What is labour?
- First stage labour is defined as regular coordinated contractions that cause your cervix to dilate. The onset of labour is when your contractions cause this to happen. There may be increased uterine activity in the days or even weeks before true labour starts. This can cause confusion in knowing the time of the onset of actual labour.
- Second stage labour starts when your cervix is fully dilated (10cm). This is the time you are encouraged to push and deliver your baby.
- Third stage labour starts after your baby is delivered and ends when your placenta is delivered.
When does labour happen?
Labour usually happens at term gestation, which between 37 and 42 weeks pregnancy. If its onset is before 37 weeks it is called pre-term labour. After 42 weeks you are post-term.
How do I know I am in labour?
- You will become aware of regular contractions of increasing frequency and severity. For most women you should call the Labour Ward / Birth Unit midwife when aware and she will usually advise you to come to the hospital when the contractions are five to 10 minutes apart. Also contact your husband / partner to come home and start organising care for children you have. Some woman want to stay home longer as there are no risk factors that mean they should attend the hospital at this stage and they are coping. That’s ok! Just don’t get caught out where you go from “I am coping” to “I want to push” and you are still at home!
- Labour can be heralded by a show (mucus streaked with blood from the vagina), though this sometimes may occur days before labour starts. If blood loss is more that this phone the hospital immediately.
- Sometimes there is spontaneous rupture of the membranes before the onset of labour, though usually this happens the other way round. If this happens contact the hospital.
What happens at the hospital?
You will be greeted by the midwife assigned to you.
She will interview you about what is happening, about your pregnancy to date, your past obstetric history and about your labour and delivery preferences. Make sure you bring your antenatal card to show her.
She will check your ‘obs’ – temperature, pulse and blood pressure and may want to check your urine. She will palpate your abdomen and check your baby’s position and whether there is engagement of your baby’s head in your pelvis.
She will then want to monitor your baby’s well being and your contractions with a CTG (cardiotocogram). This can be discontinued after about 30 minutes if all is well and there is no reason to continue the monitoring.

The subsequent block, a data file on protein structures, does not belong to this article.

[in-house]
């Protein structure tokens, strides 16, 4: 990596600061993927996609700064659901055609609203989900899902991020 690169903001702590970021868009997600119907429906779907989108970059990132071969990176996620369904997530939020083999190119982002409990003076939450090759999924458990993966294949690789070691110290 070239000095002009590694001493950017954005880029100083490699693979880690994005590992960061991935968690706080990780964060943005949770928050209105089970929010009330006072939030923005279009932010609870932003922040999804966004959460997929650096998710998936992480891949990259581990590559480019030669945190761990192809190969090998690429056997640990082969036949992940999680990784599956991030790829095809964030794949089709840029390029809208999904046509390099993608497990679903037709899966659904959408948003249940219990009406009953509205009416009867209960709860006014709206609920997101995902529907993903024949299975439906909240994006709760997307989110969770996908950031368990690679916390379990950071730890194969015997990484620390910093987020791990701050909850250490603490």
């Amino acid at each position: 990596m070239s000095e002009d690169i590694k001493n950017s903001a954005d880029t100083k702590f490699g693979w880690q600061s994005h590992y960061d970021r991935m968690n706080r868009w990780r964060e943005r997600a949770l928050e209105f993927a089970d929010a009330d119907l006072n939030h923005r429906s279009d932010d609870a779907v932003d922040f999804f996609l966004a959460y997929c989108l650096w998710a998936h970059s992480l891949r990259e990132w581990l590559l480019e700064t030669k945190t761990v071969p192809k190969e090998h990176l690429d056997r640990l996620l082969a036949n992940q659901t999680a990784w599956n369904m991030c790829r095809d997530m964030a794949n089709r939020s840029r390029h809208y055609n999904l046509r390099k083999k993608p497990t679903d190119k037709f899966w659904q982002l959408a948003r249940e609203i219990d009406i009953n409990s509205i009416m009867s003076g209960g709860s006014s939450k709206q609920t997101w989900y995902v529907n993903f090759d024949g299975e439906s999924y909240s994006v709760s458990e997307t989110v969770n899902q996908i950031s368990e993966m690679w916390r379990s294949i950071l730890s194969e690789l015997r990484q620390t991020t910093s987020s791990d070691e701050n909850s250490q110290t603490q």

You will have an internal examination done by the midwife unless this is contraindicated for some reason (eg. low placenta or preterm labour).
Once this is done I will be contacted and informed.
There will periodic checks of your ‘obs’, your baby’s well being (foetal heart auscultation or CTG) and internal examinations in labour to assess your progress in labour. With these internal examinations you will be checked for how dilated your cervix is, how thick your cervix is, how low your baby’s head is in the pelvis and as you progress the way your baby’s head is turned.
The midwife will give me regular updates of your progress. Your progress in labour is recorded on a labour ward chart in your notes or on the monitor called a ‘partogram’. There is an accepted normal rate of progress in labour. It should be at least 1cm/hour first labour and 1.5 cm/hour subsequent labours.
If your progress is suboptimal the reasons will be considered. Often rupturing of your membranes (if this hasn’t happened) and possibly also a Syntocinon intravenous infusion will be suggested to accelerate labour. If despite these measures there still suboptimal or sometimes even no progress in labour in first stage labour then a Caesarean section will be considered because it is likely your baby is too big for your birth canal. This is called an obstructed labour or cephalo-pelvic disproportion.
When you are in second stage labour the midwife will encourage you to start to push your baby out. The timing of the onset of pushing in second stage will vary.
If all goes well you will be able to push your baby out. You will have had a normal or spontaneous vaginal delivery.
If there is lack of progress in second stage labour despite your best maternal effort and optimal contractions you may need an operative vaginal delivery. This will usually be with vacuum device. I am also highly skilled with the use of forceps and in some circumstances forceps may be the more suitable option. I have noticed most obstetricians starting out now have little or no experience in forceps and so do not have the same skill set and confidence with operative vaginal deliveries. Occasionally a Caesarean section is needed despite being in second stage labour. This is because is clear that an operative vaginal delivery has too much risk for your baby.
From delivery on the baby until after the placenta is delivered is called third stage labour. This is usually quite quick. The placenta separates from the uterine wall and is delivered by controlled cord traction. Occasionally it doesn’t separate and so is retained and a manual removal of placenta is needed with a suitable anaesthetic.